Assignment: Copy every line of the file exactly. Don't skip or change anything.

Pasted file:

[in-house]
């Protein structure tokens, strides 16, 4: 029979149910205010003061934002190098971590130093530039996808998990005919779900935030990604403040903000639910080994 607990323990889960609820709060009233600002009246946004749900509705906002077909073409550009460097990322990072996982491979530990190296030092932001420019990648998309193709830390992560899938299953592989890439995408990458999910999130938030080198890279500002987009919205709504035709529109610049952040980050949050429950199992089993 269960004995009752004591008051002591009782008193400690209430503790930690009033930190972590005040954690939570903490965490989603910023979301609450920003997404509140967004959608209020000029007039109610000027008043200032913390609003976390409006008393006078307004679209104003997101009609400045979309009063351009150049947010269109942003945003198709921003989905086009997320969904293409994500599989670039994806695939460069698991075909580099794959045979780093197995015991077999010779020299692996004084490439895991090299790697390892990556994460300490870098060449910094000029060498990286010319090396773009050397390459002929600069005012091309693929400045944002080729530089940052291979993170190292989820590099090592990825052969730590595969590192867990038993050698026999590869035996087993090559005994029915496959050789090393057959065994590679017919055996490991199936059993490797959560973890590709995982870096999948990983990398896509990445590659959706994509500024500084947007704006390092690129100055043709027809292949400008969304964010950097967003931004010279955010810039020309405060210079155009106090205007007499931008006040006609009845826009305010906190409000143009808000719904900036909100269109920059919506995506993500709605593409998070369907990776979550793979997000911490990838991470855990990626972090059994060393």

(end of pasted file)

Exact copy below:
[in-house]
């Protein structure tokens, strides 16, 4: 029979149910205010003061934002190098971590130093530039996808998990005919779900935030990604403040903000639910080994 607990323990889960609820709060009233600002009246946004749900509705906002077909073409550009460097990322990072996982491979530990190296030092932001420019990648998309193709830390992560899938299953592989890439995408990458999910999130938030080198890279500002987009919205709504035709529109610049952040980050949050429950199992089993 269960004995009752004591008051002591009782008193400690209430503790930690009033930190972590005040954690939570903490965490989603910023979301609450920003997404509140967004959608209020000029007039109610000027008043200032913390609003976390409006008393006078307004679209104003997101009609400045979309009063351009150049947010269109942003945003198709921003989905086009997320969904293409994500599989670039994806695939460069698991075909580099794959045979780093197995015991077999010779020299692996004084490439895991090299790697390892990556994460300490870098060449910094000029060498990286010319090396773009050397390459002929600069005012091309693929400045944002080729530089940052291979993170190292989820590099090592990825052969730590595969590192867990038993050698026999590869035996087993090559005994029915496959050789090393057959065994590679017919055996490991199936059993490797959560973890590709995982870096999948990983990398896509990445590659959706994509500024500084947007704006390092690129100055043709027809292949400008969304964010950097967003931004010279955010810039020309405060210079155009106090205007007499931008006040006609009845826009305010906190409000143009808000719904900036909100269109920059919506995506993500709605593409998070369907990776979550793979997000911490990838991470855990990626972090059994060393």